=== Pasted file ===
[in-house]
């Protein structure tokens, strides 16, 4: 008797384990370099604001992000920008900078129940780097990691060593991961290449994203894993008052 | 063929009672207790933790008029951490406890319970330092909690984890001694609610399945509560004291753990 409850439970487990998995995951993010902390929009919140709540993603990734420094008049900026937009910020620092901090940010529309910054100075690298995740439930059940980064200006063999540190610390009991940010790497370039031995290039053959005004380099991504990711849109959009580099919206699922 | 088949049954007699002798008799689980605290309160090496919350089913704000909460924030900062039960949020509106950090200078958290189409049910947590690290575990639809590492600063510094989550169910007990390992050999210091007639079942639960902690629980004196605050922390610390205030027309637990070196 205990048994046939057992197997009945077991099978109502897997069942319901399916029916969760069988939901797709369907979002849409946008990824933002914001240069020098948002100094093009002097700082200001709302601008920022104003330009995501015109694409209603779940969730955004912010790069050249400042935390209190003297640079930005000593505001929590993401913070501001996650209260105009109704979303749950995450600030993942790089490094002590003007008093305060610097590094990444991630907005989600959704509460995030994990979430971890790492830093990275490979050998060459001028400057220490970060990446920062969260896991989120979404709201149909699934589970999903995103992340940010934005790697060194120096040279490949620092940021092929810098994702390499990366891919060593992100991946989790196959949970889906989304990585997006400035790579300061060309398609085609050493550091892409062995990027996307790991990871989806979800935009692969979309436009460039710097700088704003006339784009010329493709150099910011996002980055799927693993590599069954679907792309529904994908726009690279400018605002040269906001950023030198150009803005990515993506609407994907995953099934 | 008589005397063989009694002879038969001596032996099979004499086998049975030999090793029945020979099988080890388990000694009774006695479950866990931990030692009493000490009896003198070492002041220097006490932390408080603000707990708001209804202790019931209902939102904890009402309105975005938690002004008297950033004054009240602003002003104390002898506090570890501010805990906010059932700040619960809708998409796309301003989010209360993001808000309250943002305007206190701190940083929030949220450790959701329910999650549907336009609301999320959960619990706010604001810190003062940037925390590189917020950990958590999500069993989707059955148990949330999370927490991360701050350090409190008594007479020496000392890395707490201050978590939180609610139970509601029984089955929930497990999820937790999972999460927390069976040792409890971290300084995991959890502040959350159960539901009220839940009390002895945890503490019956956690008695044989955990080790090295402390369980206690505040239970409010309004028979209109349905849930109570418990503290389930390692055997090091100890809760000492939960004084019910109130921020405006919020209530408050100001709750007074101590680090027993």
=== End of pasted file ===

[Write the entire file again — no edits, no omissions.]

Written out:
[in-house]
């Protein structure tokens, strides 16, 4: 008797384990370099604001992000920008900078129940780097990691060593991961290449994203894993008052 | 063929009672207790933790008029951490406890319970330092909690984890001694609610399945509560004291753990 409850439970487990998995995951993010902390929009919140709540993603990734420094008049900026937009910020620092901090940010529309910054100075690298995740439930059940980064200006063999540190610390009991940010790497370039031995290039053959005004380099991504990711849109959009580099919206699922 | 088949049954007699002798008799689980605290309160090496919350089913704000909460924030900062039960949020509106950090200078958290189409049910947590690290575990639809590492600063510094989550169910007990390992050999210091007639079942639960902690629980004196605050922390610390205030027309637990070196 205990048994046939057992197997009945077991099978109502897997069942319901399916029916969760069988939901797709369907979002849409946008990824933002914001240069020098948002100094093009002097700082200001709302601008920022104003330009995501015109694409209603779940969730955004912010790069050249400042935390209190003297640079930005000593505001929590993401913070501001996650209260105009109704979303749950995450600030993942790089490094002590003007008093305060610097590094990444991630907005989600959704509460995030994990979430971890790492830093990275490979050998060459001028400057220490970060990446920062969260896991989120979404709201149909699934589970999903995103992340940010934005790697060194120096040279490949620092940021092929810098994702390499990366891919060593992100991946989790196959949970889906989304990585997006400035790579300061060309398609085609050493550091892409062995990027996307790991990871989806979800935009692969979309436009460039710097700088704003006339784009010329493709150099910011996002980055799927693993590599069954679907792309529904994908726009690279400018605002040269906001950023030198150009803005990515993506609407994907995953099934 | 008589005397063989009694002879038969001596032996099979004499086998049975030999090793029945020979099988080890388990000694009774006695479950866990931990030692009493000490009896003198070492002041220097006490932390408080603000707990708001209804202790019931209902939102904890009402309105975005938690002004008297950033004054009240602003002003104390002898506090570890501010805990906010059932700040619960809708998409796309301003989010209360993001808000309250943002305007206190701190940083929030949220450790959701329910999650549907336009609301999320959960619990706010604001810190003062940037925390590189917020950990958590999500069993989707059955148990949330999370927490991360701050350090409190008594007479020496000392890395707490201050978590939180609610139970509601029984089955929930497990999820937790999972999460927390069976040792409890971290300084995991959890502040959350159960539901009220839940009390002895945890503490019956956690008695044989955990080790090295402390369980206690505040239970409010309004028979209109349905849930109570418990503290389930390692055997090091100890809760000492939960004084019910109130921020405006919020209530408050100001709750007074101590680090027993």